This paper aims to examine how a collaborative narrative inquiry focused on cultivating critical English Language Arts (ELA) pedagogies supported teacher agency, or “the…
This paper aims to examine how a collaborative narrative inquiry focused on cultivating critical English Language Arts (ELA) pedagogies supported teacher agency, or “the capacity of actors to critically shape their own responsiveness to problematic situations” (Emirbayer and Mische, 1998, p. 971).
Situated in a semester-long inquiry group, eight k-16 educators used narrative inquiry processes (Clandinin, 1992) to write and collectively analyze (Ezzy, 2002) stories describing personal experiences that brought them to critical ELA pedagogies. They engaged in three levels of analysis across the eight narratives, including open coding, thematic identification, and identification of how the narrative inquiry impacted their classroom practices.
Across the narratives, the authors identify what aspects of the ELA reading, writing and languaging curriculum emerged as problematic; situate themselves in systems of oppression and privilege; and examine how processes of critical narrative inquiry contributed to their capacities to respond to these issues.
Collaborative narrative inquiry between teachers and teacher educators (Sjostrom and McCoyne, 2017) can be a powerful method to cultivate critical pedagogies.
Teachers across grade levels, schools, disciplines and backgrounds can collectively organize to cultivate critical ELA pedagogies.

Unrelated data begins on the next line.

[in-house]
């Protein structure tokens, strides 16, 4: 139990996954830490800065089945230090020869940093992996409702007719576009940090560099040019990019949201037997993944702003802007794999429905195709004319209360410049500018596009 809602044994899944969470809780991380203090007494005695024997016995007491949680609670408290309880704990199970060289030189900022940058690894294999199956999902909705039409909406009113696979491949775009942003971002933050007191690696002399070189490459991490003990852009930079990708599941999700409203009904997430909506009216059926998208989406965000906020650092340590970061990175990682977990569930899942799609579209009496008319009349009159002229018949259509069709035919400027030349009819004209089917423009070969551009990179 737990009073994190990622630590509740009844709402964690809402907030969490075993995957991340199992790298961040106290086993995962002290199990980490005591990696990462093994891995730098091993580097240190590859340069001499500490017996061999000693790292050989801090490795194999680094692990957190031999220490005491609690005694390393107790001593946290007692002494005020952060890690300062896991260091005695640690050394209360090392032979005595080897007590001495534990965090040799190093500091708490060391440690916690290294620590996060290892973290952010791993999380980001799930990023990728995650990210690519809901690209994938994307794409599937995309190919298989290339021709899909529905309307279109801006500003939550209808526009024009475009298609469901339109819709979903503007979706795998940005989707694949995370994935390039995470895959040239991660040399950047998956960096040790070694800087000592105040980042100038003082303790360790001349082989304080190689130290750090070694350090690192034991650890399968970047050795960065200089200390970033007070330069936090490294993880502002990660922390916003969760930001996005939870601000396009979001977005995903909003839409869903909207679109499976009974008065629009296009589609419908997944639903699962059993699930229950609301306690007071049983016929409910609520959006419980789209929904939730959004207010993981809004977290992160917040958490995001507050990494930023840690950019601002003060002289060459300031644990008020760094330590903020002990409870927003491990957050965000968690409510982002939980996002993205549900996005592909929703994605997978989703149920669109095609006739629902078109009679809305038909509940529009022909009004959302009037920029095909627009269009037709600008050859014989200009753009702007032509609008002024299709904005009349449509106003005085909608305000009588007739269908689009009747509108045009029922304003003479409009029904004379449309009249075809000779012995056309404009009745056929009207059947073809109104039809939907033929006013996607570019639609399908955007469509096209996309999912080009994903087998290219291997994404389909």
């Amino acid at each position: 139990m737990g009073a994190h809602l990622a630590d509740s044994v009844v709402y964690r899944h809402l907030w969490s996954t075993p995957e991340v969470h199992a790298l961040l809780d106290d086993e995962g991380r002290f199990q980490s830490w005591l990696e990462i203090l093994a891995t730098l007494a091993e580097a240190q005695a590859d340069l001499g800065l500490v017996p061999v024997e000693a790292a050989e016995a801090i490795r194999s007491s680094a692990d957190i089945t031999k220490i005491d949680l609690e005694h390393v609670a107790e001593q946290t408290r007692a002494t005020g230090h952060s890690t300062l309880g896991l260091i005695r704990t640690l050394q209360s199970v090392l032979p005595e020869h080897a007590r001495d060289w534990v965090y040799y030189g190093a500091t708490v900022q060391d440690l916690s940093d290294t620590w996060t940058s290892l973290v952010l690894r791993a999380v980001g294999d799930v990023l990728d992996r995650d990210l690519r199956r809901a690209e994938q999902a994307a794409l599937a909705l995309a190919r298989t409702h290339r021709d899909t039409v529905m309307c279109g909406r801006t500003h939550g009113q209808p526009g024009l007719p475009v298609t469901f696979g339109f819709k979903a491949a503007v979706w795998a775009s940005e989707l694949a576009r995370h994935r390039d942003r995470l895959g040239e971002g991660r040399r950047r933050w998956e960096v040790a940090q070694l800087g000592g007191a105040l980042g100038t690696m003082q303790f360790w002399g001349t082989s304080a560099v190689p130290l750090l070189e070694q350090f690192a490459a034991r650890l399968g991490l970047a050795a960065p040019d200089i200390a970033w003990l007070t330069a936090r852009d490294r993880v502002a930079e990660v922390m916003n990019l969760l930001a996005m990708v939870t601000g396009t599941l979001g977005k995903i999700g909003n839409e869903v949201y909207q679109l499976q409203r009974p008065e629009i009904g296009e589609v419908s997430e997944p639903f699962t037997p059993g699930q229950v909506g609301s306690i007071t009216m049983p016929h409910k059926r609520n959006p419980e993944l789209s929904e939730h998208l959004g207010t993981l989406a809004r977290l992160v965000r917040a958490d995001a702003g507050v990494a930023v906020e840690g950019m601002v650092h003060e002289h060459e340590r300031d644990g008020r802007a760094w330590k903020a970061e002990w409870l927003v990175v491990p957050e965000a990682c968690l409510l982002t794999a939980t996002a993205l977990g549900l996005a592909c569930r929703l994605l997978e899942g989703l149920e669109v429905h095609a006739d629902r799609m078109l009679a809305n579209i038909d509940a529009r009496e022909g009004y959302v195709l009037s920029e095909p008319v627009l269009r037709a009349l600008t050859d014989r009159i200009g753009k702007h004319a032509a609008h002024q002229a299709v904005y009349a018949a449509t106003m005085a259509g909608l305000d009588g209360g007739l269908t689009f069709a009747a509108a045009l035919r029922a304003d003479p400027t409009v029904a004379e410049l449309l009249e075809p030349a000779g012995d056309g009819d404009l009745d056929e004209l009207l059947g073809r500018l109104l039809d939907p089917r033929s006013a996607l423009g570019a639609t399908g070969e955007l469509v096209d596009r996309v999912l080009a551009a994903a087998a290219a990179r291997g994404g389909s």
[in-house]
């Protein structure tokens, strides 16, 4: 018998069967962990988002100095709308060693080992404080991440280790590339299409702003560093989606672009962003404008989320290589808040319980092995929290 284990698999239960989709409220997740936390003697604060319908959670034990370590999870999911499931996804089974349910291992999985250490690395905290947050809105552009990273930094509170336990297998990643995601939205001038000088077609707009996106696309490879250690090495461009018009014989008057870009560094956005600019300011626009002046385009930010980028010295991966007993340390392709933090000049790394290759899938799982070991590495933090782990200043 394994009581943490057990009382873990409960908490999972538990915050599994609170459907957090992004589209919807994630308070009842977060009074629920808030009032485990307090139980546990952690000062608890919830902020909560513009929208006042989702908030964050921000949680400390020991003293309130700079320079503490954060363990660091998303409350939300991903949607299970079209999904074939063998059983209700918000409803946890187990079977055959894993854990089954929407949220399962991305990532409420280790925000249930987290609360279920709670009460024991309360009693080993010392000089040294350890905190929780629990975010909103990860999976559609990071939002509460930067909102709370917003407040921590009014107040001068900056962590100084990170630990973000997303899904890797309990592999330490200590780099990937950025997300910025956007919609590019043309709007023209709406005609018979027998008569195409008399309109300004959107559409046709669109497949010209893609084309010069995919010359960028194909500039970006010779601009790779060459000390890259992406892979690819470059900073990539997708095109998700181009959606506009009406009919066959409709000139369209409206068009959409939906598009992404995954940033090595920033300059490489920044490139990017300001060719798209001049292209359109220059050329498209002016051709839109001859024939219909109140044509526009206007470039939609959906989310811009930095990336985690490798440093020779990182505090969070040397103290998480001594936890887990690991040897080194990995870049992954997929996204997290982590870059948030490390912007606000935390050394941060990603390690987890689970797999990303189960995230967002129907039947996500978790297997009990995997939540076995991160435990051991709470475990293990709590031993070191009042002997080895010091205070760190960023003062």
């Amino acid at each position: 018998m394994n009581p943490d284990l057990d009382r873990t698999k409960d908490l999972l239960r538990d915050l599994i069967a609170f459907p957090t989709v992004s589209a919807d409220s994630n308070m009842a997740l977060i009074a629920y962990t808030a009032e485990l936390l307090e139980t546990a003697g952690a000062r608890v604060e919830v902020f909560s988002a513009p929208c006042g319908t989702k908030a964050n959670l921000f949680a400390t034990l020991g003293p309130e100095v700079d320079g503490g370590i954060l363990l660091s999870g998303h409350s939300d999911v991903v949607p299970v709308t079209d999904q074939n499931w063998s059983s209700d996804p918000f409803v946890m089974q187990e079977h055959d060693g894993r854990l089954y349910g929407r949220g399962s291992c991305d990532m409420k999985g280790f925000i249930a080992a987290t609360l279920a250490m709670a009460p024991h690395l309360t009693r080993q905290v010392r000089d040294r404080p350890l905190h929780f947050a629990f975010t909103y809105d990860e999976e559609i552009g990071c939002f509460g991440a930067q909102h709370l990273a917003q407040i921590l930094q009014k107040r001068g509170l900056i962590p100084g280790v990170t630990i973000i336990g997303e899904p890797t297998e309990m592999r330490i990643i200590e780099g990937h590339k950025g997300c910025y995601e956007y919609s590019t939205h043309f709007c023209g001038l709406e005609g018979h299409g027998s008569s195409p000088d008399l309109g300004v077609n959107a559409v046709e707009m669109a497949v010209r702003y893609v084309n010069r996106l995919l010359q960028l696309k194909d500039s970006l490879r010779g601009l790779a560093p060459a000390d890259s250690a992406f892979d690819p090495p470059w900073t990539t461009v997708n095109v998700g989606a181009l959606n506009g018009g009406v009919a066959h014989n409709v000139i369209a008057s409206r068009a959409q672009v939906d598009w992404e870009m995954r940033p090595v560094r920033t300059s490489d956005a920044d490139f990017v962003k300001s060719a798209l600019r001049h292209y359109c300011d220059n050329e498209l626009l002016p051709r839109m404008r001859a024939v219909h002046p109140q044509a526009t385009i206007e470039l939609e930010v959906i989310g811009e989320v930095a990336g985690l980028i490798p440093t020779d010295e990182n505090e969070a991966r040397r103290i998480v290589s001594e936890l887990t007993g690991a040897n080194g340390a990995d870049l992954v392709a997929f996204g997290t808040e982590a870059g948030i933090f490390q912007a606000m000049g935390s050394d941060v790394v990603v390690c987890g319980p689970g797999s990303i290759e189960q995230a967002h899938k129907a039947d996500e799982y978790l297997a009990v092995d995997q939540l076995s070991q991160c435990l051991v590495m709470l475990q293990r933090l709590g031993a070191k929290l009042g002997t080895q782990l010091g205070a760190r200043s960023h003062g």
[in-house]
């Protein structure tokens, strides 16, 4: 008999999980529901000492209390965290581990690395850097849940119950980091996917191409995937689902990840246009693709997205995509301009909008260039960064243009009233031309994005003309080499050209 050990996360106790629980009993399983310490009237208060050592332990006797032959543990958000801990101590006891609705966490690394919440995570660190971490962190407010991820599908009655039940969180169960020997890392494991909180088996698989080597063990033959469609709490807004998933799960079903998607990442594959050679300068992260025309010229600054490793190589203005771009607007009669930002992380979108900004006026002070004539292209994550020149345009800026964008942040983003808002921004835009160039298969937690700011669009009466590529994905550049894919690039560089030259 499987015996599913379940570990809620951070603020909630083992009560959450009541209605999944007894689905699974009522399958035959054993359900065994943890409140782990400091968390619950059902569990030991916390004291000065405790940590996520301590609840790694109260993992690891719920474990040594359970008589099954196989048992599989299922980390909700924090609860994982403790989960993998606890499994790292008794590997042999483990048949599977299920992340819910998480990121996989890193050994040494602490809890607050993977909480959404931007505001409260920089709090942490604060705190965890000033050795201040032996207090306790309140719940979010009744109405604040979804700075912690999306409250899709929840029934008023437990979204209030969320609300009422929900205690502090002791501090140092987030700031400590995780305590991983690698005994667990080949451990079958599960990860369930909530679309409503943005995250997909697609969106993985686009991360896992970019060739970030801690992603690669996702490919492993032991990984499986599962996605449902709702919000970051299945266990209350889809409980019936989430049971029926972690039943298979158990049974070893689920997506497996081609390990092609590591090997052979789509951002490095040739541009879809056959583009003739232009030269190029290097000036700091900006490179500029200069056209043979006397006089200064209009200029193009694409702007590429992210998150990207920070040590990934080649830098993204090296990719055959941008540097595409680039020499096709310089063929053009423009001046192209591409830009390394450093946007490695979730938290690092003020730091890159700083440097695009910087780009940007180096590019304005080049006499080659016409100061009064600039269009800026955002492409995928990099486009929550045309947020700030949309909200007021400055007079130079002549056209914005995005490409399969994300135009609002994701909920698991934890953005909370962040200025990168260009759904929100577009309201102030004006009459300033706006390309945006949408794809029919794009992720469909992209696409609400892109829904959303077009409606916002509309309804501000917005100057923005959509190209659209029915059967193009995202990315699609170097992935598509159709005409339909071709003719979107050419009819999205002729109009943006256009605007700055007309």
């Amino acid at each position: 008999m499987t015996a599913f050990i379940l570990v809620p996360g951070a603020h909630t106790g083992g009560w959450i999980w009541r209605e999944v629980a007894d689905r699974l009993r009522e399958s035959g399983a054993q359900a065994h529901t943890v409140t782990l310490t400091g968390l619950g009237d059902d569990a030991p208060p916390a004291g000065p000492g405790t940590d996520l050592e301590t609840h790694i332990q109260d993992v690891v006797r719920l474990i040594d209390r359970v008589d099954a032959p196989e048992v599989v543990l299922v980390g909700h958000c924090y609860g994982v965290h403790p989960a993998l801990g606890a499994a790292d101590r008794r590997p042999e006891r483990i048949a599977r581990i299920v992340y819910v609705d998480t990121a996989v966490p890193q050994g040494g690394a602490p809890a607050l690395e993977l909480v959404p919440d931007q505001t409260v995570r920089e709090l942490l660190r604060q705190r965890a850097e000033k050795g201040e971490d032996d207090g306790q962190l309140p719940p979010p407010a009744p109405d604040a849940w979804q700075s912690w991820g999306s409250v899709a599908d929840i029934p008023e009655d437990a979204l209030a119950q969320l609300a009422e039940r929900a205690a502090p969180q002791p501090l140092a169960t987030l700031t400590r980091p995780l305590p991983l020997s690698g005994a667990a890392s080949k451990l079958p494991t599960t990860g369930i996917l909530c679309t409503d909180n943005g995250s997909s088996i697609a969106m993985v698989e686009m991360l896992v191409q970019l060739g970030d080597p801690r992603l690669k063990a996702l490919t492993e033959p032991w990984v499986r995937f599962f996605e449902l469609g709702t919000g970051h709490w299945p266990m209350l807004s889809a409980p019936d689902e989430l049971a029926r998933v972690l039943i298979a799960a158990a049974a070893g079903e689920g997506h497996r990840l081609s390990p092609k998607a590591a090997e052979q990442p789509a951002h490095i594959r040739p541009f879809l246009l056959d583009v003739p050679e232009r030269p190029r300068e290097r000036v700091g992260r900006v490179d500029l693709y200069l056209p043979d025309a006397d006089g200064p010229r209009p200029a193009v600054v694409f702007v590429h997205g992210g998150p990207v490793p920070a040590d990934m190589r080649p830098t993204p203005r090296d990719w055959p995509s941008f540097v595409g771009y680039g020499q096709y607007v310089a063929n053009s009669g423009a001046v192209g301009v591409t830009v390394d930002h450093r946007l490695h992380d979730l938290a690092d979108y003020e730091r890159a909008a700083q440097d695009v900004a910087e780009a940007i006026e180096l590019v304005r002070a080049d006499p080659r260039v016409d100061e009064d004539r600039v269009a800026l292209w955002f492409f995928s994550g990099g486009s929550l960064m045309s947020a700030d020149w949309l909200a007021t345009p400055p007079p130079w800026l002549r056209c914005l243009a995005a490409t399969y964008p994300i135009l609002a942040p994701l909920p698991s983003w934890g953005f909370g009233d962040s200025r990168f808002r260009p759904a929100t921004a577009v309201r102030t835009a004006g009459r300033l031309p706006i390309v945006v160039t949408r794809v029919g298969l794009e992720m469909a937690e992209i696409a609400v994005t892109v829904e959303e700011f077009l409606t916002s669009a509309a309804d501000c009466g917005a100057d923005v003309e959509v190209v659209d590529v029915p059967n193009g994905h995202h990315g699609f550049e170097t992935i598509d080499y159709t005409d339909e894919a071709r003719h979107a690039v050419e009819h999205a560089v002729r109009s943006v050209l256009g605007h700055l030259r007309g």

Although coordinated opportunities to engage in critical inquiry work across k-16 contexts are rare, the authors believe that the knowledge, skills and confidence they gained through this professional inquiry sensitized them to oppressive curricular norms and expanded their repertoires of resistance.
In this chapter, we explore our experiences of co-teaching an undergraduate elementary teacher education class titled, “Teaching Language Arts in FNMI (First Nations…
In this chapter, we explore our experiences of co-teaching an undergraduate elementary teacher education class titled, “Teaching Language Arts in FNMI (First Nations, Métis and Inuit) Contexts.” In our curriculum-making for the course, we drew on Narrative Inquiry as pedagogy, as well as on Indigenous storybooks, novels, and scholarship. We chose to work in these ways so that we might attempt to complicate and enrich both our experiences as teacher educators, and the possibilities of what it means to engage in Language Arts alongside Indigenous children, youth, and families in Kindergarten through Grade 12 classrooms. Thus, central to this chapter will be reflection on our efforts to co-create curriculum alongside of students – considered in their multiplicity also as pre-service teachers, mothers, fathers, brothers, sisters, daughters, sons, etc. – in ways that honored all of our knowing and experience. The relational practices inherent to Narrative Inquiry and Indigenous approaches to education, such as the creation and sharing of personal annals/timelines and narratives, along with small and large group conversations and talking circles are pedagogies we hoped would invite safe, reflective, and communal spaces for conversation. While certainly not a tension-free process, all of the pedagogical choices we made as teacher educators provide us the opportunity to attend to the relational and ontological commitments of Narrative Inquiry, to the students in their processes of becoming, to Indigenous worldviews, and to the responsibilities of the Alberta Language Arts curriculum.